Everness Book II, Jo Fletcher Books, 2013, 374 p.
This second book in McDonald’s series of novels for young adults set in the Plenitude of Worlds starts off with Everett M Singh, an “alter” of our hero from Book I. M lives on the only Plenitude world which has encountered aliens, the Thryn Sentience. On M’s world the UK Prime Minister is a Mr Portillo. Everett M is knocked down by a car and remade with Thryn technology into a walking arsenal of weapons to be used by Plenitude Plenipotentiaries against the Everett from our world, E10. This Everett is the only person with a map of all the worlds, kept on his computer, Dr Quantum. He has become accepted as a crew member on the Airish airship Everness from E3, enabling them to evade immediate pursuit and jump to an Arctic waste. Each jump leave a trace, though, and they have been followed. Using the last of their power Everett jumps them back to E10 and French air space. A quick piece of thinking sees them recharge their systems from electric power lines and they jump once more to hover over White Hart Lane. (Everett supports Spurs.) He tries to rejoin his E10 family but is prevented by a nifty little battle with Everett M in Abbey Park Cemetery before retreating.
Everness then ventures to the embargoed world E1 where the voracious Nahn have destroyed nearly all organic life. Residual groups of humans hang on in some electromagnetically protected cities but it is on this world that Everett may find a device allowing him to trace all jumps and so track down his father, sent randomly into the Panoply in Book I. Meanwhile Everett M has to deal with the Nahn to get on with his mission. Book III neatly set up then.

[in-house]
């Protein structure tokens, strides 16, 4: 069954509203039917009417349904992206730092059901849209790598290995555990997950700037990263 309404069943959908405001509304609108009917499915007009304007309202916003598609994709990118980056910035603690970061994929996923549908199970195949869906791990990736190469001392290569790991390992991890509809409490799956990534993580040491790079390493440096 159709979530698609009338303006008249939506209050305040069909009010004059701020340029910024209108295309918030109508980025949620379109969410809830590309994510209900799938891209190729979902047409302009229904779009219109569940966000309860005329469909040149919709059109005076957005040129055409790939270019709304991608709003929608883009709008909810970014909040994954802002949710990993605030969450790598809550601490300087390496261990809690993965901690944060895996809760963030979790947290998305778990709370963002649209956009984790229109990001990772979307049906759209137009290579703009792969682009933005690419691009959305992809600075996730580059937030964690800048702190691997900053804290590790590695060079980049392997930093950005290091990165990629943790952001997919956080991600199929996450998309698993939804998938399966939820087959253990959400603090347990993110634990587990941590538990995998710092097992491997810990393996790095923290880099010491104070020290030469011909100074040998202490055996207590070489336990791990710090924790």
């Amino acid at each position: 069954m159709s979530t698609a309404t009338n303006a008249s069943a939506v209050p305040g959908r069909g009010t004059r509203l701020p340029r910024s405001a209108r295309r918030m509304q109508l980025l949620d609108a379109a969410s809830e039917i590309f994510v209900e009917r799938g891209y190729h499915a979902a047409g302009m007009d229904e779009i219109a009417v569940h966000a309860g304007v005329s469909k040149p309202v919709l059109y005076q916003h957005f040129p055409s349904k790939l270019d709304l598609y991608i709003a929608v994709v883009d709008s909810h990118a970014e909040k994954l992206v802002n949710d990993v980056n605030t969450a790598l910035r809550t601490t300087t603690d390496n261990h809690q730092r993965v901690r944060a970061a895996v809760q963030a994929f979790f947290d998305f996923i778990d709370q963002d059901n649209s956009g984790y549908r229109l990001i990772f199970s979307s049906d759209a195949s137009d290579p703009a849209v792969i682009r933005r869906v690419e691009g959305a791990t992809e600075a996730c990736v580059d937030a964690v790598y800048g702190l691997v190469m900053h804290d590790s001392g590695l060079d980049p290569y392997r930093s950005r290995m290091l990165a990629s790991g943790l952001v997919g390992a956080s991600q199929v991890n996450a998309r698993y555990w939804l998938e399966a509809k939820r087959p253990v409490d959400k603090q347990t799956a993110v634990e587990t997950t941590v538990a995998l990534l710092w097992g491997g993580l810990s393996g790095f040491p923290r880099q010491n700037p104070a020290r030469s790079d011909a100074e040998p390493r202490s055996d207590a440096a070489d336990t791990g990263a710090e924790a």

Be My Enemy does not fall into the usual “second instalment of a trilogy” slump. The young adult novel requires a brisk pace and there is plenty incident here. It is all tackled with McDonald’s usual brio and is highly entertaining stuff yet with enough insight into human nature to make it well worth an older reader’s time never mind a young adult’s. Knowing references like the airship’s captain Anastasia Sixsmyth saying, “Make it so,” or her adopted daughter Sen breathing, “It’s full of stars,” on seeing a 3D computer graphic plus the observation by Everett M that “parallel universes always have airships” add pleasing grace notes.
The Everness crew, both Sixsmyths, Miles O’Rahilly Lafayette Sharkey and Scots engineer, Mchynlyth, all make their presences felt in various ways and even minor characters are fleshed out.
There were signs of tendering to the US market. We had meters for metres and no unrespectable – or respectable for that matter – Glaswegian ever said “ass” instead of “arse,” but I await Book III, Empress of the Sun, with keen anticipation.